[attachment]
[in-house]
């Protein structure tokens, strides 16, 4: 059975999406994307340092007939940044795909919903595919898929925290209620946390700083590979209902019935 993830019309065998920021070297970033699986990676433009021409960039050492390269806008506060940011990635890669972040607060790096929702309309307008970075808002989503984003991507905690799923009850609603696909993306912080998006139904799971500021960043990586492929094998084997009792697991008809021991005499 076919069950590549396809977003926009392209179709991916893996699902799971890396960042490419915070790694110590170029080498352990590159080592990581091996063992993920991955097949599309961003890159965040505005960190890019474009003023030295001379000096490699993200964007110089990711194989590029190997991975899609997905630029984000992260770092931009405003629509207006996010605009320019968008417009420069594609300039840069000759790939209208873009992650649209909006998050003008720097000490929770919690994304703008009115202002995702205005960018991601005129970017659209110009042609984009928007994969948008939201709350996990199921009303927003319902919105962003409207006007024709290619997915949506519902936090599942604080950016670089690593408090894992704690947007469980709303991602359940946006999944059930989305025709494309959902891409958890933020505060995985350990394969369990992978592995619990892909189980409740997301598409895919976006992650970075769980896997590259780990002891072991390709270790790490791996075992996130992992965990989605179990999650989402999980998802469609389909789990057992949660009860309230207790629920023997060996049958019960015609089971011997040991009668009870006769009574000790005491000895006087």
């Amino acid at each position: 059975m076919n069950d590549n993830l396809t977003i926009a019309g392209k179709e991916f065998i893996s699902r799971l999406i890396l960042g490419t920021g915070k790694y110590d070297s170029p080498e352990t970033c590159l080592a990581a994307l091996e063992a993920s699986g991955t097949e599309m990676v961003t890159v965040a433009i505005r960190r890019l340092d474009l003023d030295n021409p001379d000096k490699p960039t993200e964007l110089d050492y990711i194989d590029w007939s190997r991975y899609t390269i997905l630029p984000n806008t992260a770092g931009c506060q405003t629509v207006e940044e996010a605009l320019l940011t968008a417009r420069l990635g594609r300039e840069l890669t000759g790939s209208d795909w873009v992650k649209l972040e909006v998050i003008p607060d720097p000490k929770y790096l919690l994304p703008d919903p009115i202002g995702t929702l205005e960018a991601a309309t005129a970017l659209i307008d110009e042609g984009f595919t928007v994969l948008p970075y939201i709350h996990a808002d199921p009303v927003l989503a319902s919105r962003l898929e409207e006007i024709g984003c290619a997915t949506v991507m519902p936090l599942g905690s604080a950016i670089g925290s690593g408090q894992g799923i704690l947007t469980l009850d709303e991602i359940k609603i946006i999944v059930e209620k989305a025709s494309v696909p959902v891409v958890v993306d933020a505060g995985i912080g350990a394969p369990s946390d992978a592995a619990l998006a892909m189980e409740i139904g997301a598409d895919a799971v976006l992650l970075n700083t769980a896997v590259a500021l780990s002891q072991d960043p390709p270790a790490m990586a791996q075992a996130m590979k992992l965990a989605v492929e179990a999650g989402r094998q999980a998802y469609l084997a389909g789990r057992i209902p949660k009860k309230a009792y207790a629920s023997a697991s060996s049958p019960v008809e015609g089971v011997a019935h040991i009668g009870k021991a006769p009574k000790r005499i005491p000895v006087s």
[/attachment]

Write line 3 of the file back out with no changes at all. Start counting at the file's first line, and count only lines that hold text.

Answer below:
């Amino acid at each position: 059975m076919n069950d590549n993830l396809t977003i926009a019309g392209k179709e991916f065998i893996s699902r799971l999406i890396l960042g490419t920021g915070k790694y110590d070297s170029p080498e352990t970033c590159l080592a990581a994307l091996e063992a993920s699986g991955t097949e599309m990676v961003t890159v965040a433009i505005r960190r890019l340092d474009l003023d030295n021409p001379d000096k490699p960039t993200e964007l110089d050492y990711i194989d590029w007939s190997r991975y899609t390269i997905l630029p984000n806008t992260a770092g931009c506060q405003t629509v207006e940044e996010a605009l320019l940011t968008a417009r420069l990635g594609r300039e840069l890669t000759g790939s209208d795909w873009v992650k649209l972040e909006v998050i003008p607060d720097p000490k929770y790096l919690l994304p703008d919903p009115i202002g995702t929702l205005e960018a991601a309309t005129a970017l659209i307008d110009e042609g984009f595919t928007v994969l948008p970075y939201i709350h996990a808002d199921p009303v927003l989503a319902s919105r962003l898929e409207e006007i024709g984003c290619a997915t949506v991507m519902p936090l599942g905690s604080a950016i670089g925290s690593g408090q894992g799923i704690l947007t469980l009850d709303e991602i359940k609603i946006i999944v059930e209620k989305a025709s494309v696909p959902v891409v958890v993306d933020a505060g995985i912080g350990a394969p369990s946390d992978a592995a619990l998006a892909m189980e409740i139904g997301a598409d895919a799971v976006l992650l970075n700083t769980a896997v590259a500021l780990s002891q072991d960043p390709p270790a790490m990586a791996q075992a996130m590979k992992l965990a989605v492929e179990a999650g989402r094998q999980a998802y469609l084997a389909g789990r057992i209902p949660k009860k309230a009792y207790a629920s023997a697991s060996s049958p019960v008809e015609g089971v011997a019935h040991i009668g009870k021991a006769p009574k000790r005499i005491p000895v006087s």